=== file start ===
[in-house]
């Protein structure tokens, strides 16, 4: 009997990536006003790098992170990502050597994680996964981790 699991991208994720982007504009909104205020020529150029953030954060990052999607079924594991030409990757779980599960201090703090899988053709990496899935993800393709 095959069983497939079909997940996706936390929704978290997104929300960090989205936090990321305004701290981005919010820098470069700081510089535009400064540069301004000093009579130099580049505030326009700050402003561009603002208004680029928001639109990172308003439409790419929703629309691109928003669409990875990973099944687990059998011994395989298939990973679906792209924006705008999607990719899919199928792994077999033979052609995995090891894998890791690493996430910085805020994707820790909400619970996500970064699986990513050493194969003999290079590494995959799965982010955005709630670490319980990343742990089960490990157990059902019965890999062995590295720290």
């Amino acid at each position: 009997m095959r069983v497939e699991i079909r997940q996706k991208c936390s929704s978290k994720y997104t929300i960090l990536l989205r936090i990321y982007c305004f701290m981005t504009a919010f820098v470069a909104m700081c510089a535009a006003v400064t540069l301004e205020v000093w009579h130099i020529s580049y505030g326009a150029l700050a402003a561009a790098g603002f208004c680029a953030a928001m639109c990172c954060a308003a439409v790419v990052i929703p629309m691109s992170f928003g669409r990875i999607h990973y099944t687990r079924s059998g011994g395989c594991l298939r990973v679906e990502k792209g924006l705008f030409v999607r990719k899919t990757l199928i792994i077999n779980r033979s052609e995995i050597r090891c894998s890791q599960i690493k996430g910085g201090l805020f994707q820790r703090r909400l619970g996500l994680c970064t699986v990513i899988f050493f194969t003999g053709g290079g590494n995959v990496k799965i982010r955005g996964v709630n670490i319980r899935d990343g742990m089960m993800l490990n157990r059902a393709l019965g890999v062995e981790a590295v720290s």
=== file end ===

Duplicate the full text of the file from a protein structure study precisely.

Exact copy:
[in-house]
């Protein structure tokens, strides 16, 4: 009997990536006003790098992170990502050597994680996964981790 699991991208994720982007504009909104205020020529150029953030954060990052999607079924594991030409990757779980599960201090703090899988053709990496899935993800393709 095959069983497939079909997940996706936390929704978290997104929300960090989205936090990321305004701290981005919010820098470069700081510089535009400064540069301004000093009579130099580049505030326009700050402003561009603002208004680029928001639109990172308003439409790419929703629309691109928003669409990875990973099944687990059998011994395989298939990973679906792209924006705008999607990719899919199928792994077999033979052609995995090891894998890791690493996430910085805020994707820790909400619970996500970064699986990513050493194969003999290079590494995959799965982010955005709630670490319980990343742990089960490990157990059902019965890999062995590295720290």
């Amino acid at each position: 009997m095959r069983v497939e699991i079909r997940q996706k991208c936390s929704s978290k994720y997104t929300i960090l990536l989205r936090i990321y982007c305004f701290m981005t504009a919010f820098v470069a909104m700081c510089a535009a006003v400064t540069l301004e205020v000093w009579h130099i020529s580049y505030g326009a150029l700050a402003a561009a790098g603002f208004c680029a953030a928001m639109c990172c954060a308003a439409v790419v990052i929703p629309m691109s992170f928003g669409r990875i999607h990973y099944t687990r079924s059998g011994g395989c594991l298939r990973v679906e990502k792209g924006l705008f030409v999607r990719k899919t990757l199928i792994i077999n779980r033979s052609e995995i050597r090891c894998s890791q599960i690493k996430g910085g201090l805020f994707q820790r703090r909400l619970g996500l994680c970064t699986v990513i899988f050493f194969t003999g053709g290079g590494n995959v990496k799965i982010r955005g996964v709630n670490i319980r899935d990343g742990m089960m993800l490990n157990r059902a393709l019965g890999v062995e981790a590295v720290s």